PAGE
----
A Very Bad Proposal to Incentivize Online Snitches
Some of the rioters who stormed the U.S. Capitol in January are beginning to feel the consequences of their actions. But the consequences may extend well beyond the mob if legislation percolating in the Senate gets approved.
The atrociously named ‘‘See Something, Say Something Online Act of 2020’’ from Texas Sen. John Cornyn (R) and Democratic Sen. Joe Manchin is a frontal assault on Section 230, the hobby horse of politicians seeking to stifle online activity and companies they dislike.
As Reason Magazine notes, this particular bill is particularly, and breath-takingly, bad because it seems to set no limits on what kinds of speech can be censored:
The legislation says any interactive computer service provider—that means social media giants, small blogs, podcast hosting services, app stores, consumer review platforms, independent political forums, crowdfunding and Patreon-style sites, dating apps, newsletter services, and much more—will lose Section 230 protections if they fail to report any known user activity that might be deemed “suspicious.”
“Suspicious” content is defined as any post, private message, comment, tag, transaction, or “any other user-generated content or transmission” that government officials later determine “commits, facilitates, incites, promotes, or otherwise assists the commission of a major crime.” Major crimes are defined as anything involving violence, domestic, or international terrorism, or a “serious drug offense.”
For each suspicious post, services must submit a Suspicious Transmission Activity Report (STAR) within 30 days, providing the user’s name, location, and other identifying information, as well as any relevant metadata.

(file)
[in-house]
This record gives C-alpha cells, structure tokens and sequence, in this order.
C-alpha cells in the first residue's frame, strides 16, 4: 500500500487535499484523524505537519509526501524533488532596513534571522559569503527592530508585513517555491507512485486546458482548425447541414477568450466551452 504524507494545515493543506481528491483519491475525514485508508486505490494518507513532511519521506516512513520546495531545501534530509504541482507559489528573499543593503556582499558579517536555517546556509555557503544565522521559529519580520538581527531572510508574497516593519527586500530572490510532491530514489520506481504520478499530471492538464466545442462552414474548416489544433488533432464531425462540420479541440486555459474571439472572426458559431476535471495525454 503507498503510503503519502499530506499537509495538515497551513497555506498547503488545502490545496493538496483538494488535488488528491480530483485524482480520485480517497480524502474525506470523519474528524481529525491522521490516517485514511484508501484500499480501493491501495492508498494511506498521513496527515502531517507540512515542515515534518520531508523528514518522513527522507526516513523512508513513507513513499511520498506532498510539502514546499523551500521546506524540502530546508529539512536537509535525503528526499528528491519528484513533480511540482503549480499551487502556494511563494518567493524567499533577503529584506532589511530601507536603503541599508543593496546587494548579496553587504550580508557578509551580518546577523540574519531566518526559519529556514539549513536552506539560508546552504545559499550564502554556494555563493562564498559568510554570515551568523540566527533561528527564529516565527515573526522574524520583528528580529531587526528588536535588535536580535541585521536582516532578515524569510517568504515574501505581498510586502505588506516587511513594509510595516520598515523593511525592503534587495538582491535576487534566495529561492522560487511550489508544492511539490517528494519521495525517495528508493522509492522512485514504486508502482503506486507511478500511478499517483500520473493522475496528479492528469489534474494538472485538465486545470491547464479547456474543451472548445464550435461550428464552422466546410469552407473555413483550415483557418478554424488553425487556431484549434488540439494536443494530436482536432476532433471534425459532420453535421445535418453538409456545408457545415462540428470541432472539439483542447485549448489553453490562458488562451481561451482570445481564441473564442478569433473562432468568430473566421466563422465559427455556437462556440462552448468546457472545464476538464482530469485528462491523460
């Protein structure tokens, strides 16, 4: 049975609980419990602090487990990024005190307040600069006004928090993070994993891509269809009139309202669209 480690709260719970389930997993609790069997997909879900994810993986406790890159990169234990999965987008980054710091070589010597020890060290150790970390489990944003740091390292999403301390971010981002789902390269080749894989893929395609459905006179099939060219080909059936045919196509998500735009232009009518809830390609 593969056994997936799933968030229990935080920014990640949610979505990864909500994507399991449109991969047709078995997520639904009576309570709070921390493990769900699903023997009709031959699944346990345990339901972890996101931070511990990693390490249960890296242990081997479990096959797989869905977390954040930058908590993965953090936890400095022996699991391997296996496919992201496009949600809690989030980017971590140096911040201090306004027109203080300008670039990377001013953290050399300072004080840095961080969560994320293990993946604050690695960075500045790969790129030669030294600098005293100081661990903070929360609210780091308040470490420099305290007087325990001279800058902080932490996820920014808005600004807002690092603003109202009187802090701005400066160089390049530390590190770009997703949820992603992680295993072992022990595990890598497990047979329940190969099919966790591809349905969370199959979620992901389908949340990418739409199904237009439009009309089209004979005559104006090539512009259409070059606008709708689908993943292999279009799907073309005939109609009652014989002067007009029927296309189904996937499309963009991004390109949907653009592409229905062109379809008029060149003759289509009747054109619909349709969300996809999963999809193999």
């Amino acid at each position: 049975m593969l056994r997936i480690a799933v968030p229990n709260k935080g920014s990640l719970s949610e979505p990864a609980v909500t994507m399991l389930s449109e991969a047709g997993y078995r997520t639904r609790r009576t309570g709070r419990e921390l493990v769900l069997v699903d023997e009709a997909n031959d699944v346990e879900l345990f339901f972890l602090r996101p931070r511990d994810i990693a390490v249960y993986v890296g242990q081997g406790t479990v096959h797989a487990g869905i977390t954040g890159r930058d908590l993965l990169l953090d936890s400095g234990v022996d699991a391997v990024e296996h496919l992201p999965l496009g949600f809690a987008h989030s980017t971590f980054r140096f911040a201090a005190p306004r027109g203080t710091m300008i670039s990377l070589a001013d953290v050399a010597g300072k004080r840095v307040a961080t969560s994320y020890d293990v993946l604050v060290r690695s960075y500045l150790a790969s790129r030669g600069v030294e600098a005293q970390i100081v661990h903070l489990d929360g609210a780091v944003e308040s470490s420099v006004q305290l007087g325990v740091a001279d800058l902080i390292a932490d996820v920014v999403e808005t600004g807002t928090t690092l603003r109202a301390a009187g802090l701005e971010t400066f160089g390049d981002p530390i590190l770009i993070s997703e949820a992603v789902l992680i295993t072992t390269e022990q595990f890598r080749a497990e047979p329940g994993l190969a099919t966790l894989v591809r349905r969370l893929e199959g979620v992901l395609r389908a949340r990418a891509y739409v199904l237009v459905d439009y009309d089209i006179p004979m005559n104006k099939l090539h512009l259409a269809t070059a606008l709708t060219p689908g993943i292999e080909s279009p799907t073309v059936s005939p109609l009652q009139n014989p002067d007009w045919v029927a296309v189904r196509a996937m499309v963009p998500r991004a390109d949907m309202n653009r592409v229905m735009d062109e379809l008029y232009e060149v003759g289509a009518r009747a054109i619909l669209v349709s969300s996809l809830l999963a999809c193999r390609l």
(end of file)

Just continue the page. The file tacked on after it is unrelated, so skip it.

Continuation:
Those submitting the user surveillance reports would henceforth be barred from talking about or even acknowledging the existence of them. STARs would also be exempt from Freedom of Information Act (FOIA) requests.
And things get much, much wore from there:
The bill would set up a massive new system of intense user monitoring and reporting that would lead to more perfectly innocent people getting booted from internet platforms. It would provide the government with a new tool to punish disfavored tech companies, and it would enlist all digital service providers to be cops in the failed post-9/11 war on terror and the drug war.
The bill states that some posts facilitating crimes require a STAR to be filed immediately, though it’s vague about what these are (any “suspicious transmission that requires immediate attention” requires being reported immediately). The first example it provides is “an active sale or solicitation of sale of drugs.”
A new federal agency would handle the suspicious activity reports—which could also be submitted by any individual, not just tech companies.
An easy, anonymous, online way for people to flag each other’s social media accounts for the Department of Justice—what could go wrong?
Welcome to the opening salvos of the war against domestic terror. It looks a lot like a war against liberty and common sense.